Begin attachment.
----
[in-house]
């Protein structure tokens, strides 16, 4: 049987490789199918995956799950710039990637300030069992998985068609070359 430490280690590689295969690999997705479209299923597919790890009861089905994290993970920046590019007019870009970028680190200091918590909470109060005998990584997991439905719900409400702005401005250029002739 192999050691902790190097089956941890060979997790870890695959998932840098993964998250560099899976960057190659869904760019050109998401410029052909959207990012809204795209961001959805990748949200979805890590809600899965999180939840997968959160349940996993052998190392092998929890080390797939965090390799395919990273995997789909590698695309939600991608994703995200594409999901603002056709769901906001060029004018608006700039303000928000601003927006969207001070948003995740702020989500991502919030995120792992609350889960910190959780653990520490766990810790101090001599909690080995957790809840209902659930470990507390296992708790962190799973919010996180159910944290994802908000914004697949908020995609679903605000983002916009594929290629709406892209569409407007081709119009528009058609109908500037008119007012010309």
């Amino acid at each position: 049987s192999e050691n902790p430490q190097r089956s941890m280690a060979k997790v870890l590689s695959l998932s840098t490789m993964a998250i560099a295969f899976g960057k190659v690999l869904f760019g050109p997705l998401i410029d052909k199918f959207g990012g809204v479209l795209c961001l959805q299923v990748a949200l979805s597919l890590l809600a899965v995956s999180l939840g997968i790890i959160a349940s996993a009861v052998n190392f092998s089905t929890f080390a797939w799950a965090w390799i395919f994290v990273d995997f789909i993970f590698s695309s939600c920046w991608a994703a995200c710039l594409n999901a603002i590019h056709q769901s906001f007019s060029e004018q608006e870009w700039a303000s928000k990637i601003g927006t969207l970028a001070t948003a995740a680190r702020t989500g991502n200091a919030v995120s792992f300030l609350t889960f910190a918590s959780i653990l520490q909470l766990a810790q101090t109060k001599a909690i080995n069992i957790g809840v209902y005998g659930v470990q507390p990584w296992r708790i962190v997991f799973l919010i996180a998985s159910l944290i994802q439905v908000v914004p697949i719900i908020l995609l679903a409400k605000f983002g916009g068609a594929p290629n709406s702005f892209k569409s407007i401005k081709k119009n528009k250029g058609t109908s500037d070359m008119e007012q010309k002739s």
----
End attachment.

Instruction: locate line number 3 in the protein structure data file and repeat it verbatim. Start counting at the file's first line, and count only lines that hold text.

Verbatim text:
């Amino acid at each position: 049987s192999e050691n902790p430490q190097r089956s941890m280690a060979k997790v870890l590689s695959l998932s840098t490789m993964a998250i560099a295969f899976g960057k190659v690999l869904f760019g050109p997705l998401i410029d052909k199918f959207g990012g809204v479209l795209c961001l959805q299923v990748a949200l979805s597919l890590l809600a899965v995956s999180l939840g997968i790890i959160a349940s996993a009861v052998n190392f092998s089905t929890f080390a797939w799950a965090w390799i395919f994290v990273d995997f789909i993970f590698s695309s939600c920046w991608a994703a995200c710039l594409n999901a603002i590019h056709q769901s906001f007019s060029e004018q608006e870009w700039a303000s928000k990637i601003g927006t969207l970028a001070t948003a995740a680190r702020t989500g991502n200091a919030v995120s792992f300030l609350t889960f910190a918590s959780i653990l520490q909470l766990a810790q101090t109060k001599a909690i080995n069992i957790g809840v209902y005998g659930v470990q507390p990584w296992r708790i962190v997991f799973l919010i996180a998985s159910l944290i994802q439905v908000v914004p697949i719900i908020l995609l679903a409400k605000f983002g916009g068609a594929p290629n709406s702005f892209k569409s407007i401005k081709k119009n528009k250029g058609t109908s500037d070359m008119e007012q010309k002739s």